Thursday, November 19, 2009

The wine and turkey conundrum

Here we are once again facing the Annual Thanksgiving Wine Question. Takes me back to when I was the wine manager at Happy Herman's in Atlanta in the early '80s.

"Can you help me? I am having turkey. What wine should I serve?" Oh jeez, yer the first to ask that!

At the store we stocked anything from Boone's Farm and Spanada to 1945 Mouton Rothschild and in between. As we were one of the only stores open on Thanksgiving we also had a lot of pissed off customers who demanded to know why we did not carry Tampons and oil for their car at a tiny gourmet gocery store. But we had lots of wine! And lots of customers with different needs and views on what 'good wine' meant to them.

Even then I realized how ridiculous it was to 'match' the wine and food. People wanted something that appealed to their own sense of aesthetics, tasted good on their terms, matched their ideas of value for the money and would hopefully draw the admiration of people at the table who knew about such things. NOT a wine and food match, unless THAT was their sense of aesthetics. I guess then that this first piece will be about aesthtics vs. experience and how we all have our presonal views on the world. 'In the eye of the beholder' and all that.

I just had the honor of speaking at the WineFuture 2009 conference in Logrono, Spain, last week. Steven Spurrier, who organized the 'Judgement of Paris' in 1976 and was portryed in the movie Bottle Shock, was on our plane from Charles de Gaulle to Bilbao, Spain. He is an old friend that I have known for maybe 25 years. We rode to the hotel together with Kate, my wife, who spent the ride talking to the driver about her crusade to establish airline regulations so passengers are not stranded on the tarmac for long periods without food, water, toilets and fresh air. Steven and I were catching up - hadn't seen each other for more than 10 years. We pulled up to the Marques de Riscal Hotel in Elciego.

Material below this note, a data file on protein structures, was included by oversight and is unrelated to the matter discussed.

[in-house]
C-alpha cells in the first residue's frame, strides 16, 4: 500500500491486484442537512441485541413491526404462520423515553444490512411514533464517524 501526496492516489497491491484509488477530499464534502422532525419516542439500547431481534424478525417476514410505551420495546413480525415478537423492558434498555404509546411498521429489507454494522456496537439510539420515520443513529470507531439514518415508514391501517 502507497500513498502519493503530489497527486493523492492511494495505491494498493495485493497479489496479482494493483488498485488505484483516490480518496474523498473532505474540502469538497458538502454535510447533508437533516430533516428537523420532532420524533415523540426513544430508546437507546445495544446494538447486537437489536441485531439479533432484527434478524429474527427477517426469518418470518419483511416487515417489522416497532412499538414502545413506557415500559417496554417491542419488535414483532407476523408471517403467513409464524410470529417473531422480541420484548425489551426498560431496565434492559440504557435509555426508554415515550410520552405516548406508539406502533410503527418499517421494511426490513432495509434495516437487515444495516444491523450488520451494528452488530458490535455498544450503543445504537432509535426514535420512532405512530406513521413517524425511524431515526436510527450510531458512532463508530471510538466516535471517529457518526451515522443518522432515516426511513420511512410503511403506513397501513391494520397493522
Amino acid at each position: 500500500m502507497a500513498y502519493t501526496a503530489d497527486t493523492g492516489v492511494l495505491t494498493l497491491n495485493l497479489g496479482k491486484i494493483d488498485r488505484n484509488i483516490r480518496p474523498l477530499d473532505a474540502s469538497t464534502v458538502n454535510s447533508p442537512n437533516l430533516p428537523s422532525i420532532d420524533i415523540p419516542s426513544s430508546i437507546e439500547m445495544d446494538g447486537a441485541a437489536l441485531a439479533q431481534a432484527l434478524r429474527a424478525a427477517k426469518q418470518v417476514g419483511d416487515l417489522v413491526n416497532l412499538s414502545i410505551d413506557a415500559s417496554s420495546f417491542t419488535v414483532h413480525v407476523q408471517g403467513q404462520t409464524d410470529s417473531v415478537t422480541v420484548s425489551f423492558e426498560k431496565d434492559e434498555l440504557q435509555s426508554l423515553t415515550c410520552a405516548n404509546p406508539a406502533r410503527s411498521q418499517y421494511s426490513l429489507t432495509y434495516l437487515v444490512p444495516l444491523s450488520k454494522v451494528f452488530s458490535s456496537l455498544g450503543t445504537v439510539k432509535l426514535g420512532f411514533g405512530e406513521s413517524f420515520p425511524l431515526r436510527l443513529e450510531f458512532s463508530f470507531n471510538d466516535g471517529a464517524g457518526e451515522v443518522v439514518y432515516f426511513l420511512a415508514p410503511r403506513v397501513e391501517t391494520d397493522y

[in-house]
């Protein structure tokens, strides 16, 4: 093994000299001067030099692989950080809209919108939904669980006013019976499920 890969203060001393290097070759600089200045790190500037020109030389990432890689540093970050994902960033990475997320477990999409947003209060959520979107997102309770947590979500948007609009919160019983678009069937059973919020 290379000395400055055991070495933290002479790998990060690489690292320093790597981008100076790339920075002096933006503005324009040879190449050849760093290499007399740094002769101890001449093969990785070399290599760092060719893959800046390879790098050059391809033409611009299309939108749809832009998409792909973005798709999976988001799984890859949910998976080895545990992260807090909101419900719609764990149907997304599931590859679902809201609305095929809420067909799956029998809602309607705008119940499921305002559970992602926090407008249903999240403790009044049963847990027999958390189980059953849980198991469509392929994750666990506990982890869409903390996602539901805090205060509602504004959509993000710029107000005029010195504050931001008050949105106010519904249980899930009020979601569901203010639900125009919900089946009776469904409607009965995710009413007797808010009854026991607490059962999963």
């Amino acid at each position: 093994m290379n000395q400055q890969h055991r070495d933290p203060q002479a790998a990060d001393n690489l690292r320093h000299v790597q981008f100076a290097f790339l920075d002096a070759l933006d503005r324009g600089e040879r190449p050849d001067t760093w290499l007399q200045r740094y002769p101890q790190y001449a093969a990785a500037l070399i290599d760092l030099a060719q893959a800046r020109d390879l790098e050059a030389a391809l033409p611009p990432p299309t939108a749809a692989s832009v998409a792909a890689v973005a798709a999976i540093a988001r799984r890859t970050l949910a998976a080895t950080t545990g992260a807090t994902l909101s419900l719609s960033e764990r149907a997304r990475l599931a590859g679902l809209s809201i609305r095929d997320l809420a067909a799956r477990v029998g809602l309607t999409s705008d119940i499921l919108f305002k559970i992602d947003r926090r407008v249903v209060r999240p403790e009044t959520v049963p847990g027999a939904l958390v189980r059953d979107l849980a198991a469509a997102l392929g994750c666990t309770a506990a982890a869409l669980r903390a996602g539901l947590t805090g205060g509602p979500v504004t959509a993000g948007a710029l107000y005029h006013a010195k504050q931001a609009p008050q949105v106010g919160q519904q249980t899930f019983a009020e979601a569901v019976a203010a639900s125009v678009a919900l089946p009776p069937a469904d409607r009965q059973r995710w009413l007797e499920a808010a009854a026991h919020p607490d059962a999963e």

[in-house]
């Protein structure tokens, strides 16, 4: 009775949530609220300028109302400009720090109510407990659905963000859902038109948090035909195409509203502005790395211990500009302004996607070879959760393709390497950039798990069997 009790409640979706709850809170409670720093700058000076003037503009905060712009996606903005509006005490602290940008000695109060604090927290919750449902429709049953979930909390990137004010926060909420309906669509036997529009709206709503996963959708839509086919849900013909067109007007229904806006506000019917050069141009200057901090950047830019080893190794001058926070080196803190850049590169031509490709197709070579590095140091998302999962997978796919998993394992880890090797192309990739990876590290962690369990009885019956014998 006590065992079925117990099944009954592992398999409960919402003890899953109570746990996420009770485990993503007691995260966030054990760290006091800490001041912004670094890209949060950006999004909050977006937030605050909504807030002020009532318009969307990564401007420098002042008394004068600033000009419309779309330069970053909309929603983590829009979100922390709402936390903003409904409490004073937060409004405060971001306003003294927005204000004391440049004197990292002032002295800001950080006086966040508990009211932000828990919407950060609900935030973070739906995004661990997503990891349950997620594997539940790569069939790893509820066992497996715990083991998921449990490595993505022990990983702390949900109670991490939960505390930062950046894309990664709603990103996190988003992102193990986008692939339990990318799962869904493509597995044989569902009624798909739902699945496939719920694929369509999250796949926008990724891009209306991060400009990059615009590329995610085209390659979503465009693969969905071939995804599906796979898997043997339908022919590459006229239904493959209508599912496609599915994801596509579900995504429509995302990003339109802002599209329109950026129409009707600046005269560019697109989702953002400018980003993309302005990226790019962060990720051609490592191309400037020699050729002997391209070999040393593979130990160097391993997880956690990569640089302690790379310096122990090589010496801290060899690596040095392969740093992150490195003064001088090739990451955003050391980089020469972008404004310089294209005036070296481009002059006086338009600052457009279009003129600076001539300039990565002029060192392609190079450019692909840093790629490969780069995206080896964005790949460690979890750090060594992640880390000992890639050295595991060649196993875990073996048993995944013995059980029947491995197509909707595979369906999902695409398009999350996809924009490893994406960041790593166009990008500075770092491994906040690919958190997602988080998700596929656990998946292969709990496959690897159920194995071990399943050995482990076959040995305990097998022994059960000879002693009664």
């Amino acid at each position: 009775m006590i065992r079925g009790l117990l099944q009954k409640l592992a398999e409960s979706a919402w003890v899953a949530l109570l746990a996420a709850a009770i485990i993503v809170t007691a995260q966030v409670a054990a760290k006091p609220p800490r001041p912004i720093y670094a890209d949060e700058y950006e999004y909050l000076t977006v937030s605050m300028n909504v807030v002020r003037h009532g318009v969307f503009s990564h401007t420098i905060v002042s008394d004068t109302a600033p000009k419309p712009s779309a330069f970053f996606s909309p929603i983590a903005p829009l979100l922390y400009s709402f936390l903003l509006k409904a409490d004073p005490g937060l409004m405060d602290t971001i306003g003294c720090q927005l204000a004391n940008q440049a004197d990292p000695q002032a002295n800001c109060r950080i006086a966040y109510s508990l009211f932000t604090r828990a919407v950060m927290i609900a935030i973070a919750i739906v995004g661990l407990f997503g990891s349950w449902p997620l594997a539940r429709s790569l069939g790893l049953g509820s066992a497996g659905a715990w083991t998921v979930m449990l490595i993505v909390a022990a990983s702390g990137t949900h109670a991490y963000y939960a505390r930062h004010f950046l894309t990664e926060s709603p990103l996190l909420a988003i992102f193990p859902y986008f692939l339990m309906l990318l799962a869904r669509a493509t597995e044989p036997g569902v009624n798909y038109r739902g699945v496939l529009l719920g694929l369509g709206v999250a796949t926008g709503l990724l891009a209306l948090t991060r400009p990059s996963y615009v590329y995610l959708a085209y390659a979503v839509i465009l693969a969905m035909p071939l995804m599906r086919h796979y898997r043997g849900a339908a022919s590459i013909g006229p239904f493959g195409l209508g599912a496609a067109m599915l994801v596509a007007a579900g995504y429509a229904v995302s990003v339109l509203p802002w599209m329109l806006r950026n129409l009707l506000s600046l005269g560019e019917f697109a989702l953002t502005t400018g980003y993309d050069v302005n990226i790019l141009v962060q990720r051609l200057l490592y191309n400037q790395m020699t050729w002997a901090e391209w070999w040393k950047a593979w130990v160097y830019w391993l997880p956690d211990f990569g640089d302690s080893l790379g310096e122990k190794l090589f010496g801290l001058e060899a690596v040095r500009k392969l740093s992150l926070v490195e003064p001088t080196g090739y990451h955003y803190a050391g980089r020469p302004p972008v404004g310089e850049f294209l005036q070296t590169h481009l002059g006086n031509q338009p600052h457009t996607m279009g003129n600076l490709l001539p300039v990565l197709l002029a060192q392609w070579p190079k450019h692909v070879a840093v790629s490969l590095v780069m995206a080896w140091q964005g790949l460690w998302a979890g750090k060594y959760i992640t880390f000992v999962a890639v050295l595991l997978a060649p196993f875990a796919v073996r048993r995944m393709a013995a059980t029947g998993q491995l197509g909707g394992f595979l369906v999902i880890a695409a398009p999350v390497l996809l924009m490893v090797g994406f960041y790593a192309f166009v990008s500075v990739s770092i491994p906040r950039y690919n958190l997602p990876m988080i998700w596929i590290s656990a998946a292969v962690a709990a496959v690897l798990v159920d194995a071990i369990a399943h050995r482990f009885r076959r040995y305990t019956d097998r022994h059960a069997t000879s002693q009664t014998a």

"Oh, my god!", said Kate.
"Oh, my god!" said Steven.

They were different "oh my gods." Kate's OMG was filled with awe. Steven's OMG verged on contempt. Both were right in their PERSONAL assessment of the architecture. Kate loves color and off-the-wall, daring design. Steven was appalled that the huge, sweeping sheets of multi-colored titanium spilling and weaving about had no function, was nothing but pointless, gaudy fluffery. Each reacted to their sense of how the world SHOULD be. It is certain that everyone will have an opionion on this building's facade!

A couple of nights later we were seated together for dinner. Huge hall - the giants of the wine industry were all there; Bob Parker, Jancis Robinson, Gary Vaynerchuk. Steven asked to describe a bit more of the work I do around sensations and how our brain processes and interprets sensory input. I babbled some more. Steven looked more confused.

I explained that wine and food matching is metaphorical and that the way a wine person's brain is wired we see lamb in a rich, dark sauce, our brain goes through its' neurological catalogue, finds an imaginary 'match' and then signals 'good'. When we try the match we are no longer actually experiencing the combination, we are just following the 'frame' our brain told us exists. He said, "dear god...", glazed over even further and started looking for another table to join.

"OK," I said, "why does this dish go with the intense red wine we are having?" His answer predictably incorporated words like heavy, protein, tannin, fat, etc. I asked him to take a bite of the lamb, clear his mind and try the wine and really pay attention. He did. His eyes literally opened wide as saucers (well, maybe those tiny little espresso saucers).

"Shit - that is horrible," he said. I fished a piece of lemon out of my sparkling water glass, squeezed a bit on his lamb, added a tich of salt and said "try it again." He did. Even more incredulous now. "Dear god, that's amazing. It's back to normal again."

What to serve with your turkey
A wine YOU love. Having guests that like something you don't? Ask them to bring something THEY love. Don't be shy - almost every guest is wondering what to bring as a gift. Lot's of people? LOTS of wine, and of different types. BIG red wine, SWEET white wine. Pink wine. Sparkling wine. Love to 'match' wine and food and have an aesthetic prinicple that is sacred? THAT wine.

Just make sure to put some lime juice in your yams or sweet potatoes. A touch of Balsamic in your gravy. Lots of citrus and a touch of salt in your cranberry concoctions only be aware it could STILL drive your wine haywire.